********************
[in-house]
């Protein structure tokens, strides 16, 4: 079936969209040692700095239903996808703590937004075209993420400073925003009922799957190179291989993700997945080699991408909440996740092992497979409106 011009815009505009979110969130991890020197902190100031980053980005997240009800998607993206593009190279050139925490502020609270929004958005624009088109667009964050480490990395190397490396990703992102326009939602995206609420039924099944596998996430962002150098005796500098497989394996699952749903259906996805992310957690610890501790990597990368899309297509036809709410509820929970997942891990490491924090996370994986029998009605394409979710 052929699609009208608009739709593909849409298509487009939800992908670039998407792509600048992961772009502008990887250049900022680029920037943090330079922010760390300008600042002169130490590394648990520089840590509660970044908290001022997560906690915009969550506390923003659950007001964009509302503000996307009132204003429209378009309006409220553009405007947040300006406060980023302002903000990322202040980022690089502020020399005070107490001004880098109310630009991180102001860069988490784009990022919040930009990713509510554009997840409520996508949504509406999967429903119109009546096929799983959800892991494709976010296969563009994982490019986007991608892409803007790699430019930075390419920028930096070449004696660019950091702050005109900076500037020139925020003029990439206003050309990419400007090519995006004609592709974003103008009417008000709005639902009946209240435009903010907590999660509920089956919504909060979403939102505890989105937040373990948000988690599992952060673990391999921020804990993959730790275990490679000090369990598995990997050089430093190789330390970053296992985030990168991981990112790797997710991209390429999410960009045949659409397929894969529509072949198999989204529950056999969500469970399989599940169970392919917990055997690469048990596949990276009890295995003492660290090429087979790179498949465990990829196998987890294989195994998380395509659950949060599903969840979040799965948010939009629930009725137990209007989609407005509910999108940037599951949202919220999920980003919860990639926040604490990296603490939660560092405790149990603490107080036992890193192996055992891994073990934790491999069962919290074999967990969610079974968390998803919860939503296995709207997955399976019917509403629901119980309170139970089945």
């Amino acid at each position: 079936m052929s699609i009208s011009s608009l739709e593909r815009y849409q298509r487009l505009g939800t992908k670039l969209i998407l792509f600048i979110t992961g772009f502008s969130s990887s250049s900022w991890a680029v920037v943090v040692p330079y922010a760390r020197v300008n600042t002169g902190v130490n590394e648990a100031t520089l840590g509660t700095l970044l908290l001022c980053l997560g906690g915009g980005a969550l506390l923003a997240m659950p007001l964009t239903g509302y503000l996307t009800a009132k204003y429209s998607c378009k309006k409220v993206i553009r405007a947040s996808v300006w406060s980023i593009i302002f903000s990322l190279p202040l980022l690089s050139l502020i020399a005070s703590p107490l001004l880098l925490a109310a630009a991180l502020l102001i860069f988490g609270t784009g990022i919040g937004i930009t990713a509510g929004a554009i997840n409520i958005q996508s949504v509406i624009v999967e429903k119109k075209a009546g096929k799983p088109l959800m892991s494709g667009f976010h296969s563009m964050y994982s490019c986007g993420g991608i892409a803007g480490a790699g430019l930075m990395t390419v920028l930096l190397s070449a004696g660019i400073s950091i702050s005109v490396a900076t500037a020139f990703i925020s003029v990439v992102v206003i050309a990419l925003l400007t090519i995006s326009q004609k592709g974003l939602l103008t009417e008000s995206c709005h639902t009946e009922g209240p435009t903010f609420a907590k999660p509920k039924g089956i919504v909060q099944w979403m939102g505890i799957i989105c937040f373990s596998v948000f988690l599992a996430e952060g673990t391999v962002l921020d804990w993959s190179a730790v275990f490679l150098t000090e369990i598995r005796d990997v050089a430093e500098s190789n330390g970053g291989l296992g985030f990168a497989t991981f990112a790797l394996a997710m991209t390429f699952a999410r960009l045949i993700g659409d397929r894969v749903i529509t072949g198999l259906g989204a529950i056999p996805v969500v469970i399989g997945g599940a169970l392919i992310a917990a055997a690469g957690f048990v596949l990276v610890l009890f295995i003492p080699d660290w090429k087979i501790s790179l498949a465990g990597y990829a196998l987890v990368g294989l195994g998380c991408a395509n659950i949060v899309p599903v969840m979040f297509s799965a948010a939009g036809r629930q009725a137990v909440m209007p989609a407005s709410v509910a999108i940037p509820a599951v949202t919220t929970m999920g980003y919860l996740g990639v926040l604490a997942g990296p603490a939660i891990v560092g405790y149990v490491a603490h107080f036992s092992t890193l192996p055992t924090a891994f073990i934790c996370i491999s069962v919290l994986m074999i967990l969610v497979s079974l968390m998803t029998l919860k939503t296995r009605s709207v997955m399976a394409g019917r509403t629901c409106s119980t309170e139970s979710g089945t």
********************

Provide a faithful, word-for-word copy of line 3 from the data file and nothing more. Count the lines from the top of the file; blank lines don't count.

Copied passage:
């Amino acid at each position: 079936m052929s699609i009208s011009s608009l739709e593909r815009y849409q298509r487009l505009g939800t992908k670039l969209i998407l792509f600048i979110t992961g772009f502008s969130s990887s250049s900022w991890a680029v920037v943090v040692p330079y922010a760390r020197v300008n600042t002169g902190v130490n590394e648990a100031t520089l840590g509660t700095l970044l908290l001022c980053l997560g906690g915009g980005a969550l506390l923003a997240m659950p007001l964009t239903g509302y503000l996307t009800a009132k204003y429209s998607c378009k309006k409220v993206i553009r405007a947040s996808v300006w406060s980023i593009i302002f903000s990322l190279p202040l980022l690089s050139l502020i020399a005070s703590p107490l001004l880098l925490a109310a630009a991180l502020l102001i860069f988490g609270t784009g990022i919040g937004i930009t990713a509510g929004a554009i997840n409520i958005q996508s949504v509406i624009v999967e429903k119109k075209a009546g096929k799983p088109l959800m892991s494709g667009f976010h296969s563009m964050y994982s490019c986007g993420g991608i892409a803007g480490a790699g430019l930075m990395t390419v920028l930096l190397s070449a004696g660019i400073s950091i702050s005109v490396a900076t500037a020139f990703i925020s003029v990439v992102v206003i050309a990419l925003l400007t090519i995006s326009q004609k592709g974003l939602l103008t009417e008000s995206c709005h639902t009946e009922g209240p435009t903010f609420a907590k999660p509920k039924g089956i919504v909060q099944w979403m939102g505890i799957i989105c937040f373990s596998v948000f988690l599992a996430e952060g673990t391999v962002l921020d804990w993959s190179a730790v275990f490679l150098t000090e369990i598995r005796d990997v050089a430093e500098s190789n330390g970053g291989l296992g985030f990168a497989t991981f990112a790797l394996a997710m991209t390429f699952a999410r960009l045949i993700g659409d397929r894969v749903i529509t072949g198999l259906g989204a529950i056999p996805v969500v469970i399989g997945g599940a169970l392919i992310a917990a055997a690469g957690f048990v596949l990276v610890l009890f295995i003492p080699d660290w090429k087979i501790s790179l498949a465990g990597y990829a196998l987890v990368g294989l195994g998380c991408a395509n659950i949060v899309p599903v969840m979040f297509s799965a948010a939009g036809r629930q009725a137990v909440m209007p989609a407005s709410v509910a999108i940037p509820a599951v949202t919220t929970m999920g980003y919860l996740g990639v926040l604490a997942g990296p603490a939660i891990v560092g405790y149990v490491a603490h107080f036992s092992t890193l192996p055992t924090a891994f073990i934790c996370i491999s069962v919290l994986m074999i967990l969610v497979s079974l968390m998803t029998l919860k939503t296995r009605s709207v997955m399976a394409g019917r509403t629901c409106s119980t309170e139970s979710g089945t």